NEW YORK — Scorned by its former parent, Fingerhut is back in business.
This story first appeared in the April 22, 2003 issue of WWD. Subscribe Today.
The general merchandise catalog was mailed out to customers in November 2002, and six more editions have since been mailed. Before November, Fingerhut’s last mailing was in January 2002, the same month that Federated Department Stores announced it was selling the entire Fingerhut unit.
As reported, Thomas Petters of The Petters Group and Ted Deikel, Fingerhut’s former chief executive officer, joined forces to form FAC Acquisitions to buy the core Fingerhut catalog operation from Federated. Their purchase was announced in June 2002. The price wasn’t disclosed at the time, but investment bankers pegged the value of the core Fingerhut operation at no higher than $100 million.
The former Fingerhut operation contained assets such as the family of catalogs operated under the Arizona Mail Order division, which included Figi’s, Bedford Fair, Willow Ridge, Old Pueblo Traders and Brownstone Studios. The Arizona division was purchased by J.P. Morgan Partners, the private investment arm of J.P. Morgan. Terms were not disclosed, but investment bankers pegged the J.P. Morgan purchase at no more than $150 million.
Popular Club Plan, the last of the Fingerhut components under Federated jurisdiction, was sold to management last year. The only other direct-to-consumer catalog operation that Federated has is its Bloomingdale’s by Mail catalog.
Under terms of the Petters/Deikel purchase agreement, the two acquired the Fingerhut name, Web site, inventory and miscellaneous equipment as well as its distribution center and other facilities in St. Cloud, Minn.; the Minnetonka, Minn.-based headquarters, and the data center in Plymouth, Minn.
Federated bought Fingerhut for $1.7 billion in 1999, but the acquisition never impressed investors and later proved costly when credit delinquencies surpassed expectations. In January 2002, Federated announced it would either sell or close down the operation.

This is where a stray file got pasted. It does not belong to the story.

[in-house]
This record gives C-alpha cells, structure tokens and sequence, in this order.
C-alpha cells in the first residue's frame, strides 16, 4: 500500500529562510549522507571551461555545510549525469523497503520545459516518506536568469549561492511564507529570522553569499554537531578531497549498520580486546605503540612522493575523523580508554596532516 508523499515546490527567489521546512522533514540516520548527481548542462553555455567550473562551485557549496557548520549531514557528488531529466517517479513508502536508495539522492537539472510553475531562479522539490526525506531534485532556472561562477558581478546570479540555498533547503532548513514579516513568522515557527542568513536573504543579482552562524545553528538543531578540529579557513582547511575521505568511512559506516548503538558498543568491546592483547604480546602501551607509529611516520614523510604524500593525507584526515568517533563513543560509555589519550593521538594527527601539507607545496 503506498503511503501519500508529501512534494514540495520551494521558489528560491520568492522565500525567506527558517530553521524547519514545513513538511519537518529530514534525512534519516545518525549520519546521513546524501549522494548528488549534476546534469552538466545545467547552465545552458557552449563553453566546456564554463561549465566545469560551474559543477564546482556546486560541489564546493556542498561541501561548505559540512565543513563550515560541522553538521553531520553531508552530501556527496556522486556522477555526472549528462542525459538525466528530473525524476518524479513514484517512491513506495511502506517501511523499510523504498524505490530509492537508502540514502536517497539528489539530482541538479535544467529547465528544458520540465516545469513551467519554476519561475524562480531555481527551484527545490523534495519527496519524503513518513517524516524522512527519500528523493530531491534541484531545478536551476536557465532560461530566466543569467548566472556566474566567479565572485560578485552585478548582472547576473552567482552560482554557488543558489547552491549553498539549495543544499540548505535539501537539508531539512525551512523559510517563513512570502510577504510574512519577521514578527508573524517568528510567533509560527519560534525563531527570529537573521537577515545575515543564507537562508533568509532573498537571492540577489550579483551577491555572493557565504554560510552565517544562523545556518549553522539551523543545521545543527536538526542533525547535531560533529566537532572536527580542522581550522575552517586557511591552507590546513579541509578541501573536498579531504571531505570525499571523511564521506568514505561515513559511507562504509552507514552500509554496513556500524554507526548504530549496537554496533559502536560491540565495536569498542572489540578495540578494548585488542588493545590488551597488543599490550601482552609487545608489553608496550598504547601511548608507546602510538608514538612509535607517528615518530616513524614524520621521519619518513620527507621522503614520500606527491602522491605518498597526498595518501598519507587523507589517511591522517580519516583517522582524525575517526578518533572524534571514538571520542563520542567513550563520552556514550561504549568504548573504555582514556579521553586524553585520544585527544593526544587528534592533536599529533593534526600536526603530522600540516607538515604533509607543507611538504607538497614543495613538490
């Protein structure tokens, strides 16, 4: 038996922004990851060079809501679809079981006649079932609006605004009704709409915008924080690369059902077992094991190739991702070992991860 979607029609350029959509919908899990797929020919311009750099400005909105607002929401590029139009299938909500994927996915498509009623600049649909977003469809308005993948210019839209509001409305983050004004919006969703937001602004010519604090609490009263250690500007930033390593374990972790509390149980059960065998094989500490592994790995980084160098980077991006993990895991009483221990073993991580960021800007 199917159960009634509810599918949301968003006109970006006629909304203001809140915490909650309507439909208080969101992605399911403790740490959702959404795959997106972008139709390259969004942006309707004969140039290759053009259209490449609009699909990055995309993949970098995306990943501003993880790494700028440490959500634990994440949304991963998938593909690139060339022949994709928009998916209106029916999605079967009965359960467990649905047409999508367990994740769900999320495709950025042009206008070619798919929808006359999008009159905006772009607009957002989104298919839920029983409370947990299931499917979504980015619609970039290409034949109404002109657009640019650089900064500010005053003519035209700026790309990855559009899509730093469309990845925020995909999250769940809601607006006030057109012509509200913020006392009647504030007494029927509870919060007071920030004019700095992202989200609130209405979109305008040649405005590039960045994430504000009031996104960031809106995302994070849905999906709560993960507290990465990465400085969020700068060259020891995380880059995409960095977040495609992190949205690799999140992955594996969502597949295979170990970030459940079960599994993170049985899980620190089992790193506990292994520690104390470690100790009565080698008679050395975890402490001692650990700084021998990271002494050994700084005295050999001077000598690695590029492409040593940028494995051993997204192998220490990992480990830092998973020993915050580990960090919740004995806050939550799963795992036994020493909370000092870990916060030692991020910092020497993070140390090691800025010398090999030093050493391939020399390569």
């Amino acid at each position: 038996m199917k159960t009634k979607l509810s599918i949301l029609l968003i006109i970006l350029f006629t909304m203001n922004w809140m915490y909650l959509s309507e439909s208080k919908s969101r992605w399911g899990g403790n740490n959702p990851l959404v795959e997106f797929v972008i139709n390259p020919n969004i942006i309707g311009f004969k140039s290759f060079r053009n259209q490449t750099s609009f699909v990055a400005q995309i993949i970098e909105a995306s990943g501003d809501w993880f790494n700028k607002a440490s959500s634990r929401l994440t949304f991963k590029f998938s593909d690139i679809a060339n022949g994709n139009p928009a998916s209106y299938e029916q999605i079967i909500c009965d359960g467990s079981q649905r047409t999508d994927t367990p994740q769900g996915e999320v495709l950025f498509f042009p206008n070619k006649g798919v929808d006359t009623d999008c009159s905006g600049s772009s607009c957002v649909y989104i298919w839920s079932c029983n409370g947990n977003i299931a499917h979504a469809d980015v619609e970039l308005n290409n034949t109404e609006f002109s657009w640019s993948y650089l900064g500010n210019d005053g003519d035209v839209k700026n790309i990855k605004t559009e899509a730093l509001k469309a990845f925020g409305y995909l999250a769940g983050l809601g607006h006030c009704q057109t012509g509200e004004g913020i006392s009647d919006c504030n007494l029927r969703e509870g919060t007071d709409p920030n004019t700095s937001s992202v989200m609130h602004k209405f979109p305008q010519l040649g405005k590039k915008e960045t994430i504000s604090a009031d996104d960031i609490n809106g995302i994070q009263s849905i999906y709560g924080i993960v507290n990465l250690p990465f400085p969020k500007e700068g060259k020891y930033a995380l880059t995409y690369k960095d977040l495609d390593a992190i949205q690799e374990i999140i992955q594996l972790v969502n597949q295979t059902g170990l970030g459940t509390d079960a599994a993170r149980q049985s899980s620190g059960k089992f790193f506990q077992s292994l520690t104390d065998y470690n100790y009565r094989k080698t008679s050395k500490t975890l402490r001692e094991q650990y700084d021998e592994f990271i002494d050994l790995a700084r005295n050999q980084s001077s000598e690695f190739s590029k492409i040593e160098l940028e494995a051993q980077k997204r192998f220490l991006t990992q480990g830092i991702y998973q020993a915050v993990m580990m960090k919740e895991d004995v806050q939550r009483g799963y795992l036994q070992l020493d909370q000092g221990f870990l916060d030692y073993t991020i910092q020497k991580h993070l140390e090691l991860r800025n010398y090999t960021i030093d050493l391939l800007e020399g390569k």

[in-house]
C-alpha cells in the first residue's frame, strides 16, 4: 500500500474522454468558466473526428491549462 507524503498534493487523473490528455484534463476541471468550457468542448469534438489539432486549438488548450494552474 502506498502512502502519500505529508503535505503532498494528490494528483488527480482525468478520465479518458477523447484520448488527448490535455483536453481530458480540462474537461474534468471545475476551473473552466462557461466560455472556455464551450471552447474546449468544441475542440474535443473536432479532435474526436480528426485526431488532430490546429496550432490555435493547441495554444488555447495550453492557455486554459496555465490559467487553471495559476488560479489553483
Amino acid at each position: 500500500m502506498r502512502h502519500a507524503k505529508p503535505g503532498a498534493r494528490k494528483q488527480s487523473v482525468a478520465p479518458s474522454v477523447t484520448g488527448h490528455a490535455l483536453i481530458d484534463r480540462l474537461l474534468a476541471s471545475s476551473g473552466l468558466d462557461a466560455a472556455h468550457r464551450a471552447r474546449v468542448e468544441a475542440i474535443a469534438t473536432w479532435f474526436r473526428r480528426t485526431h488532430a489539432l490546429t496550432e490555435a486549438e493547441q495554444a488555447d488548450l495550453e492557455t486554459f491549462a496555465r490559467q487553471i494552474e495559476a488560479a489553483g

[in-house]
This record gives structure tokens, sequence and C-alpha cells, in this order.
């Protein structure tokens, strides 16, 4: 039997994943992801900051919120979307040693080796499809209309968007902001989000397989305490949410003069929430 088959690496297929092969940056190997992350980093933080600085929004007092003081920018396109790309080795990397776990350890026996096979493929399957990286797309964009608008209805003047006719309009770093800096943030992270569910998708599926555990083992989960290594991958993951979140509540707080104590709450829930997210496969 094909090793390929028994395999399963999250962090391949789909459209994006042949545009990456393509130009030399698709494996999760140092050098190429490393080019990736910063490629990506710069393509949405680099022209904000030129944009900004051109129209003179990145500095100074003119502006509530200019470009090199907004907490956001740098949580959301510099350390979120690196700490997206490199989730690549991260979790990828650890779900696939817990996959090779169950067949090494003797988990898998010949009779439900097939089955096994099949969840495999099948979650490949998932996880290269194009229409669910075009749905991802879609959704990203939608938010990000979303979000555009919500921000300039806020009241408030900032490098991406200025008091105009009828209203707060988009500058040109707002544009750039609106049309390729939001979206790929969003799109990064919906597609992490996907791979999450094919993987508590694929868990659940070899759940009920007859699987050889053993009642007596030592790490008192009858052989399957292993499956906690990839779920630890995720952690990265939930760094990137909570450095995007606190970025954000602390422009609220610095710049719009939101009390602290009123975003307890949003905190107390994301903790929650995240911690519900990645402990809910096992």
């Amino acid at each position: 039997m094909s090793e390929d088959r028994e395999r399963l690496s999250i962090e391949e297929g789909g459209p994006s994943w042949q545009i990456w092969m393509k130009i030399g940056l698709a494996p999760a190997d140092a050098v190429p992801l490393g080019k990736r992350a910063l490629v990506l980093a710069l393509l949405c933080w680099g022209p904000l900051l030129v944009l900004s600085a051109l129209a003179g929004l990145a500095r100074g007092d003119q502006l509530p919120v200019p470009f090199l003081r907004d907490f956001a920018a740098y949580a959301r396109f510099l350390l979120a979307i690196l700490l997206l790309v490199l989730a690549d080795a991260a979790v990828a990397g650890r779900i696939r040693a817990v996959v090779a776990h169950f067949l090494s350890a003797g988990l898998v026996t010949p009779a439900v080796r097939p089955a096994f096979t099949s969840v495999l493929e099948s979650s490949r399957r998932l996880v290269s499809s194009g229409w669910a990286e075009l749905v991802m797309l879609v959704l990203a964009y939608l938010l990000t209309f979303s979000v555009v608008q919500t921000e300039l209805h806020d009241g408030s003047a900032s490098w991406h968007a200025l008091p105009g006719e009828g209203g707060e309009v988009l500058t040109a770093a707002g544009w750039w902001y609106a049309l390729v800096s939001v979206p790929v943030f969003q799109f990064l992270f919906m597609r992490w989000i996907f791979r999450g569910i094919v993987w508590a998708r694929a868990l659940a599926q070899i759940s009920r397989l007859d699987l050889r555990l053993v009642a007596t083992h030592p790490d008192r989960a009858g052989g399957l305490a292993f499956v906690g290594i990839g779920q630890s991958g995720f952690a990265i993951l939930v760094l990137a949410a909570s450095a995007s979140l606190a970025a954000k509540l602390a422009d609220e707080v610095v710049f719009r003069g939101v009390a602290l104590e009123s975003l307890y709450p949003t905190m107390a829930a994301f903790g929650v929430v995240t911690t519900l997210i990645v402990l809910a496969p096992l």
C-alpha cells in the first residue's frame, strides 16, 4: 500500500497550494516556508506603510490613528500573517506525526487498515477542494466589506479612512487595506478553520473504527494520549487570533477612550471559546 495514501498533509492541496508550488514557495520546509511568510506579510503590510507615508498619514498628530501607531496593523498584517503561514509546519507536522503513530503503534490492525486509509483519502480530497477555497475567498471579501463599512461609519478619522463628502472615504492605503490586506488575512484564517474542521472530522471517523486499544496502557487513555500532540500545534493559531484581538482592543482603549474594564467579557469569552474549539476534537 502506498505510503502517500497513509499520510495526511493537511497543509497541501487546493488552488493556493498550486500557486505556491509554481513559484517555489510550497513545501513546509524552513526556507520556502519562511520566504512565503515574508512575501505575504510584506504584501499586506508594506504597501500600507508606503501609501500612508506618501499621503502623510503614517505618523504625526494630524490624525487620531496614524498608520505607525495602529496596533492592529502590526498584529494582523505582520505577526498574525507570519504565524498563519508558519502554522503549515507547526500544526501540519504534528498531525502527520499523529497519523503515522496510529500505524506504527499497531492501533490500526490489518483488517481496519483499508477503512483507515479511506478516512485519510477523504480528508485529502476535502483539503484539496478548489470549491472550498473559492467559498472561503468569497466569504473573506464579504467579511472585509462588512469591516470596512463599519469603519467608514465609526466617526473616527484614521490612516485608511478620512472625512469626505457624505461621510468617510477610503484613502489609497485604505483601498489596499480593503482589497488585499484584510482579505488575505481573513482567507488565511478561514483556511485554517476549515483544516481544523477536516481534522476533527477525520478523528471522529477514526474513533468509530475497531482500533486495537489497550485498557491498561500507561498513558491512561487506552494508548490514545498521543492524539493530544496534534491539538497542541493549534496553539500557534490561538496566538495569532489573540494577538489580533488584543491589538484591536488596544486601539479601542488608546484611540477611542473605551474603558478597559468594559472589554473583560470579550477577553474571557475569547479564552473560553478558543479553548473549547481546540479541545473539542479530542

According to a spokeswoman for The Petters Group and Fingerhut, “This is still very much a start-up operation. The company was completely shut down when we bought it.”
She said the new Fingerhut was targeting the same customer base as before, but not necessarily the identical customers who bought from the old operation.
“Some we can’t mail to because we did not purchase the accounts receivables. That was sold to someone else,” she explained.
Fingerhut.com is a live site that went into operation in November, and sells “pretty much everything” offered in the catalog, she said.
The company is hoping to increase the frequency of its catalog, now sent out about once every two to three weeks. The company does not disclose the total count of its customer base, but the spokeswoman described the catalog’s circulation as “significant.”
Earlier this month, Fingerhut said it received a $100 million senior secured line of credit from CIT Business Credit’s Retail Finance Group, made up of a revolving line of credit secured by inventory and a bridge loan for consumer installment receivables.
Gary Prager, executive vice president at CIT, said in a statement: “We are delighted to work with Fingerhut in supporting this acquisition. This transaction reinforces CIT’s commitment to support the catalog and retail industries.”
Fingerhut said the financing facility will be used to finance inventory and receivables and for working capital.
Deikel said in a statement: “Now we can focus on growth and profitability.”
Fingerhut still offers credit to its customers, only now those credit accounts are managed by CompuCredit.